1. Have Repetition and Be Predictable: Do you remember how smart you felt, as a kid, when you figured out what was going to happen next in a story? With toddlers, it’s important to include books that contain repetitions, as they mature, add predictable and rhyming books. Read stories again and again. Your toddler enjoys repetition and it helps them become familiar with the way stories are organized.
2. Use Expressions & Rhymes: The beauty of reading with children is that you won’t be reading to a peanut gallery of harsh critics – release your inhibitions! Read with expression using different voices for different characters. This change in tone can help keep the child engaged and also teaches the art of storytelling – which is one of the benefits of our hands-free video storytelling platform! Toddlers also love rhythms and rhymes in stories, give them opportunities throughout the story to repeat rhyming phrases. Better yet, add a tune to it.
3. Have Child Repeat: Encourage your child to repeat what you say or comment on it and
encourage them to ask questions. Provide models of interesting questions and examples of possible answers. “I wonder where they are going to next? I think the bear will trip in the rock because he is not paying attention to where he is going. What do you think?”. Also encourage your child to make paying attention to where he is going. What do you think?”. Also encourage your child to make up next steps in the story, such as- “what would you like to see happen next”? This is the spark that storytelling causes in an imagination!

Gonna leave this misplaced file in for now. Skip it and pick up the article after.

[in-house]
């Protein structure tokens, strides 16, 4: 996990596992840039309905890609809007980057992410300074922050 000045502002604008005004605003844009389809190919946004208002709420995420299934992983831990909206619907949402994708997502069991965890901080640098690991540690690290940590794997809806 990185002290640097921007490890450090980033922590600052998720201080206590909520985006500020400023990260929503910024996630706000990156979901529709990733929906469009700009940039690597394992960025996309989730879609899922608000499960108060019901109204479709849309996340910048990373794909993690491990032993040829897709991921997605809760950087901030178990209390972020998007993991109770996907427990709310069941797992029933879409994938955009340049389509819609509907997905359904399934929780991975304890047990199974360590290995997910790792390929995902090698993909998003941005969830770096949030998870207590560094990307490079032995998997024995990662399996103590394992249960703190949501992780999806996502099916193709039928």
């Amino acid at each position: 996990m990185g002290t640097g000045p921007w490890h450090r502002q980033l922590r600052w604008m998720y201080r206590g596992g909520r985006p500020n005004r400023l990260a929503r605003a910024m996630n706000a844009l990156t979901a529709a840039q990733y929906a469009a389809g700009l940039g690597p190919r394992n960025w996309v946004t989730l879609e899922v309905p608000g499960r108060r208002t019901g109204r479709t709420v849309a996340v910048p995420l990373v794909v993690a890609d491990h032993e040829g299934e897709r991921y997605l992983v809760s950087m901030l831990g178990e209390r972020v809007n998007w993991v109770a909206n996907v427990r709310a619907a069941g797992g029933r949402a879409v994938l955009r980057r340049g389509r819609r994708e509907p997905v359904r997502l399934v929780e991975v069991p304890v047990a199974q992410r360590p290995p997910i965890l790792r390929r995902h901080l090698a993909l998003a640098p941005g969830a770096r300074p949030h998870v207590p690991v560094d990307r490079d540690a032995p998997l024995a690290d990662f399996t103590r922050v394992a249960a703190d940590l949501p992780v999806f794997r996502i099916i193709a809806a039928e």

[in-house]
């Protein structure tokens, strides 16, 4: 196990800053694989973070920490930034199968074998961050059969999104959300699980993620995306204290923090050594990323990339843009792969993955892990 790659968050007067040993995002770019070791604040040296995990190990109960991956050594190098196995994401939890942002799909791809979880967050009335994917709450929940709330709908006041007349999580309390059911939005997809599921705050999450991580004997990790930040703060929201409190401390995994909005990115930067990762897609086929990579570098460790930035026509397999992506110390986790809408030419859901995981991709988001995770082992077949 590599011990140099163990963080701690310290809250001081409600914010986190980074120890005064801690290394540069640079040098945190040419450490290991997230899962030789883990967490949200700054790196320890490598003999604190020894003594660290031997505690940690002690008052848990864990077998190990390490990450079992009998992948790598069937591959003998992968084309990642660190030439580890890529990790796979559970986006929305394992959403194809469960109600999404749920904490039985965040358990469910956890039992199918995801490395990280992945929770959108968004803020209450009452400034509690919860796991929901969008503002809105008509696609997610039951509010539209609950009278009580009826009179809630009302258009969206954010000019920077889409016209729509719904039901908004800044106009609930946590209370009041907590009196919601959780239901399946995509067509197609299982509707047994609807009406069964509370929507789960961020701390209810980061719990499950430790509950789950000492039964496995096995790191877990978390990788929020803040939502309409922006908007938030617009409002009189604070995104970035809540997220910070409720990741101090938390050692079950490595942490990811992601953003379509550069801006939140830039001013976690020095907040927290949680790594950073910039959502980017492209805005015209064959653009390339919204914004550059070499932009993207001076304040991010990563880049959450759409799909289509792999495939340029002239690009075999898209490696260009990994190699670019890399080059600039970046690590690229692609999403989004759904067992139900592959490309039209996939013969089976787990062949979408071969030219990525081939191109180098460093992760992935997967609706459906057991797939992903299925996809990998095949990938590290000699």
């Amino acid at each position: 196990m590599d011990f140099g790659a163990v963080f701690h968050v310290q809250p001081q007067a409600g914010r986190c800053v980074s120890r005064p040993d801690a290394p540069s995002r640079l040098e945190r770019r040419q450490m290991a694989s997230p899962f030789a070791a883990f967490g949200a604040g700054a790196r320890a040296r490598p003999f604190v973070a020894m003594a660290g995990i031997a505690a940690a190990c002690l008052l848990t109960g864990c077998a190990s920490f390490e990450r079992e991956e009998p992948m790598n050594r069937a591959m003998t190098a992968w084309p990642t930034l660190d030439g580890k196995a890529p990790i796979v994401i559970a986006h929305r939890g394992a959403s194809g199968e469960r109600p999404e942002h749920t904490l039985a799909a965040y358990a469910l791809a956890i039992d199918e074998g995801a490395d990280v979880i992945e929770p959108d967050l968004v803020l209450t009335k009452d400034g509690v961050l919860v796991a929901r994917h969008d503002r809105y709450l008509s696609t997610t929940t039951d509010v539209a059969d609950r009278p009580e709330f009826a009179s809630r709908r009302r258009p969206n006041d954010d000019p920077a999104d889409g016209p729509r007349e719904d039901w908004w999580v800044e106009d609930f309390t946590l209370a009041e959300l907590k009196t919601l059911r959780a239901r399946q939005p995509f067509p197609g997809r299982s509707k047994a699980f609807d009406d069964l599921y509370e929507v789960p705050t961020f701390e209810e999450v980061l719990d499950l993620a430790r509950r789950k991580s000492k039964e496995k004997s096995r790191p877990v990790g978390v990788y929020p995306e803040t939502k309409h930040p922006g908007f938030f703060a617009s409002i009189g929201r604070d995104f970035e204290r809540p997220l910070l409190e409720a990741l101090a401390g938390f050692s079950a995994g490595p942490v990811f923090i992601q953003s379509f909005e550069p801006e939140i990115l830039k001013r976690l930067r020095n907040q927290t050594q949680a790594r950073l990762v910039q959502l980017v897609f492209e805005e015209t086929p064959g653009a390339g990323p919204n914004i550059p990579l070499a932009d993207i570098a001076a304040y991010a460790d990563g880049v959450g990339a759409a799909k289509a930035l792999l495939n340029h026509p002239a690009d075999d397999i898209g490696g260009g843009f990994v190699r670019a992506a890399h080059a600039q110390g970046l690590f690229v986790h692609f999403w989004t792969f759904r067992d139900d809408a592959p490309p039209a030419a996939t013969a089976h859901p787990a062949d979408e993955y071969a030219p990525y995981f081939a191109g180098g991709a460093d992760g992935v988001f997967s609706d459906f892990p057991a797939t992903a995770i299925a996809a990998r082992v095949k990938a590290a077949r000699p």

4. Make it a Routine/Habit: Make reading a habit for bedtime, after lunch, or after naptime. Research abounds on the benefits of daily reading for a child’s foundation of literacy for life. Combine reading with an encounter with relatives that are distant for uber-enhanced bonding! Bedtime stories happen every night, so pick one night a week and your child will begin to look forward to this reading time on the computer (or tablet) – as will the family member committed to this time with the child. You can even calendar the reading day so that they know when it is coming. Have them put stickers on each reading day so they can see when it is happening. Kids often approach the habit of reading as a chore, so by integrating it with computer privileges makes it cool and the storytelling dynamic teaches them about creativity.that has
Aunt Ali reads aloud with Cassie and Abby.
I recently read an article on how important it is for teachers to read and write alongside our students. We work to make both processes seem natural and something they will do for the rest of their lives and not just inside of a classroom. I am always thinking aloud while I read with my middle school students. I will stop and say things like “that doesn’t make sense, let me go back and re-read that” or “that didn’t sound right, I need to try that again”. Because this happens in our real-world reading we need to make sure students see that reading is not about calling out words perfectly but about reading so that it makes sense for us.
This article parlays perfectly into the reading done with any child of any age. While it is important for children to hear a model of good fluency, it is also important to draw back the curtain at times to show them the thinking that is going on behind the reading. Done in moderation, this kind of modeling is a simple but important part of reading to a child. It is a powerful way to get children to see the thinking that goes on behind calling out the words.